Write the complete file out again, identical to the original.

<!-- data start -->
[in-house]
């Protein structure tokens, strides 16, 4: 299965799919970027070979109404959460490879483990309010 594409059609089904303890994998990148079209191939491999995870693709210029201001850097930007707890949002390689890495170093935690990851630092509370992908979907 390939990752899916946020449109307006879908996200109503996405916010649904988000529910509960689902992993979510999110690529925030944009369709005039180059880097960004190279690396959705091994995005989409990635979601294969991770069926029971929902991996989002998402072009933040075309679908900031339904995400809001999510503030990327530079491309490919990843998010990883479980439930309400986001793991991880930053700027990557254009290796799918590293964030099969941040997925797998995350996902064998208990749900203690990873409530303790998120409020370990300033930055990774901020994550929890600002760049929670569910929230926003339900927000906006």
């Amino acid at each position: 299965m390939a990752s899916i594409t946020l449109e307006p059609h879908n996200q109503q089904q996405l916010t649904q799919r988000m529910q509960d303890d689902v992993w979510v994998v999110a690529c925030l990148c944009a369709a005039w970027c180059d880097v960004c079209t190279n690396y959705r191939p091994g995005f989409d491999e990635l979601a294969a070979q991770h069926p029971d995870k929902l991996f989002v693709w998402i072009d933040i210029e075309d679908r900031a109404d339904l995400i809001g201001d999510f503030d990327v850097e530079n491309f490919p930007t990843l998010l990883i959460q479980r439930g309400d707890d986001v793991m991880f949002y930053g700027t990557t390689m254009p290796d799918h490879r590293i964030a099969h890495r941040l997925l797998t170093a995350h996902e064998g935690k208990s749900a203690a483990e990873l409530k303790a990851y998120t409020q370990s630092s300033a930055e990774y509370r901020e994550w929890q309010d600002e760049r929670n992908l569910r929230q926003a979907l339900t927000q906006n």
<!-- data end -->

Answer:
[in-house]
């Protein structure tokens, strides 16, 4: 299965799919970027070979109404959460490879483990309010 594409059609089904303890994998990148079209191939491999995870693709210029201001850097930007707890949002390689890495170093935690990851630092509370992908979907 390939990752899916946020449109307006879908996200109503996405916010649904988000529910509960689902992993979510999110690529925030944009369709005039180059880097960004190279690396959705091994995005989409990635979601294969991770069926029971929902991996989002998402072009933040075309679908900031339904995400809001999510503030990327530079491309490919990843998010990883479980439930309400986001793991991880930053700027990557254009290796799918590293964030099969941040997925797998995350996902064998208990749900203690990873409530303790998120409020370990300033930055990774901020994550929890600002760049929670569910929230926003339900927000906006």
């Amino acid at each position: 299965m390939a990752s899916i594409t946020l449109e307006p059609h879908n996200q109503q089904q996405l916010t649904q799919r988000m529910q509960d303890d689902v992993w979510v994998v999110a690529c925030l990148c944009a369709a005039w970027c180059d880097v960004c079209t190279n690396y959705r191939p091994g995005f989409d491999e990635l979601a294969a070979q991770h069926p029971d995870k929902l991996f989002v693709w998402i072009d933040i210029e075309d679908r900031a109404d339904l995400i809001g201001d999510f503030d990327v850097e530079n491309f490919p930007t990843l998010l990883i959460q479980r439930g309400d707890d986001v793991m991880f949002y930053g700027t990557t390689m254009p290796d799918h490879r590293i964030a099969h890495r941040l997925l797998t170093a995350h996902e064998g935690k208990s749900a203690a483990e990873l409530k303790a990851y998120t409020q370990s630092s300033a930055e990774y509370r901020e994550w929890q309010d600002e760049r929670n992908l569910r929230q926003a979907l339900t927000q906006n």